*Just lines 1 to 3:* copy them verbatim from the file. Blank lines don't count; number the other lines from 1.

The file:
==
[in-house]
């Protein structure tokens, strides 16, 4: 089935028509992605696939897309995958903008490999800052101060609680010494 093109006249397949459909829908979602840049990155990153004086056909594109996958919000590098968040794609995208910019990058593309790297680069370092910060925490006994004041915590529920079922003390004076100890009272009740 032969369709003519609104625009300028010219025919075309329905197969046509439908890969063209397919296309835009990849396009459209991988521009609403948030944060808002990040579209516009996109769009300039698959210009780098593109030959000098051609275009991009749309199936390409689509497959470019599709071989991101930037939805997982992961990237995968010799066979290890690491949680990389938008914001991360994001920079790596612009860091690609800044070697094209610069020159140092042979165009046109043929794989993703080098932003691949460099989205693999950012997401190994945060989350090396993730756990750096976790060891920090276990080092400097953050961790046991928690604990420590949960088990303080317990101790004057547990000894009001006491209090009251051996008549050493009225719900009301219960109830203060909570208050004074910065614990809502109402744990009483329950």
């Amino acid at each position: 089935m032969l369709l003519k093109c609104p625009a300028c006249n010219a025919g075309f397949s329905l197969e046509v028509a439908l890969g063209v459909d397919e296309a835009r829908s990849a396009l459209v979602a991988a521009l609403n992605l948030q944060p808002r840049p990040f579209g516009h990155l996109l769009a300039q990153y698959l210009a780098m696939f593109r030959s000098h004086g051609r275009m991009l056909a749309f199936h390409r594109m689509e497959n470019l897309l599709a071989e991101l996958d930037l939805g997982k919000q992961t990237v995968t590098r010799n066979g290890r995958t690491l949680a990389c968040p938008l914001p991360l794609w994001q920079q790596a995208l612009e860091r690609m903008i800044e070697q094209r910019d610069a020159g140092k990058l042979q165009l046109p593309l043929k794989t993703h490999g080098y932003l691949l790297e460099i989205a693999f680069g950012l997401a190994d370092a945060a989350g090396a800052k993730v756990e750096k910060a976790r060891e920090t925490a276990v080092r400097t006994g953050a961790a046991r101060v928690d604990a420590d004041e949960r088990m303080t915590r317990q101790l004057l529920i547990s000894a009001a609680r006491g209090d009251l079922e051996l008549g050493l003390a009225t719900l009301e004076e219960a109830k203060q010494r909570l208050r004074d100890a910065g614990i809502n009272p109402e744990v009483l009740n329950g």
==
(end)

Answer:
[in-house]
């Protein structure tokens, strides 16, 4: 089935028509992605696939897309995958903008490999800052101060609680010494 093109006249397949459909829908979602840049990155990153004086056909594109996958919000590098968040794609995208910019990058593309790297680069370092910060925490006994004041915590529920079922003390004076100890009272009740 032969369709003519609104625009300028010219025919075309329905197969046509439908890969063209397919296309835009990849396009459209991988521009609403948030944060808002990040579209516009996109769009300039698959210009780098593109030959000098051609275009991009749309199936390409689509497959470019599709071989991101930037939805997982992961990237995968010799066979290890690491949680990389938008914001991360994001920079790596612009860091690609800044070697094209610069020159140092042979165009046109043929794989993703080098932003691949460099989205693999950012997401190994945060989350090396993730756990750096976790060891920090276990080092400097953050961790046991928690604990420590949960088990303080317990101790004057547990000894009001006491209090009251051996008549050493009225719900009301219960109830203060909570208050004074910065614990809502109402744990009483329950």
């Amino acid at each position: 089935m032969l369709l003519k093109c609104p625009a300028c006249n010219a025919g075309f397949s329905l197969e046509v028509a439908l890969g063209v459909d397919e296309a835009r829908s990849a396009l459209v979602a991988a521009l609403n992605l948030q944060p808002r840049p990040f579209g516009h990155l996109l769009a300039q990153y698959l210009a780098m696939f593109r030959s000098h004086g051609r275009m991009l056909a749309f199936h390409r594109m689509e497959n470019l897309l599709a071989e991101l996958d930037l939805g997982k919000q992961t990237v995968t590098r010799n066979g290890r995958t690491l949680a990389c968040p938008l914001p991360l794609w994001q920079q790596a995208l612009e860091r690609m903008i800044e070697q094209r910019d610069a020159g140092k990058l042979q165009l046109p593309l043929k794989t993703h490999g080098y932003l691949l790297e460099i989205a693999f680069g950012l997401a190994d370092a945060a989350g090396a800052k993730v756990e750096k910060a976790r060891e920090t925490a276990v080092r400097t006994g953050a961790a046991r101060v928690d604990a420590d004041e949960r088990m303080t915590r317990q101790l004057l529920i547990s000894a009001a609680r006491g209090d009251l079922e051996l008549g050493l003390a009225t719900l009301e004076e219960a109830k203060q010494r909570l208050r004074d100890a910065g614990i809502n009272p109402e744990v009483l009740n329950g």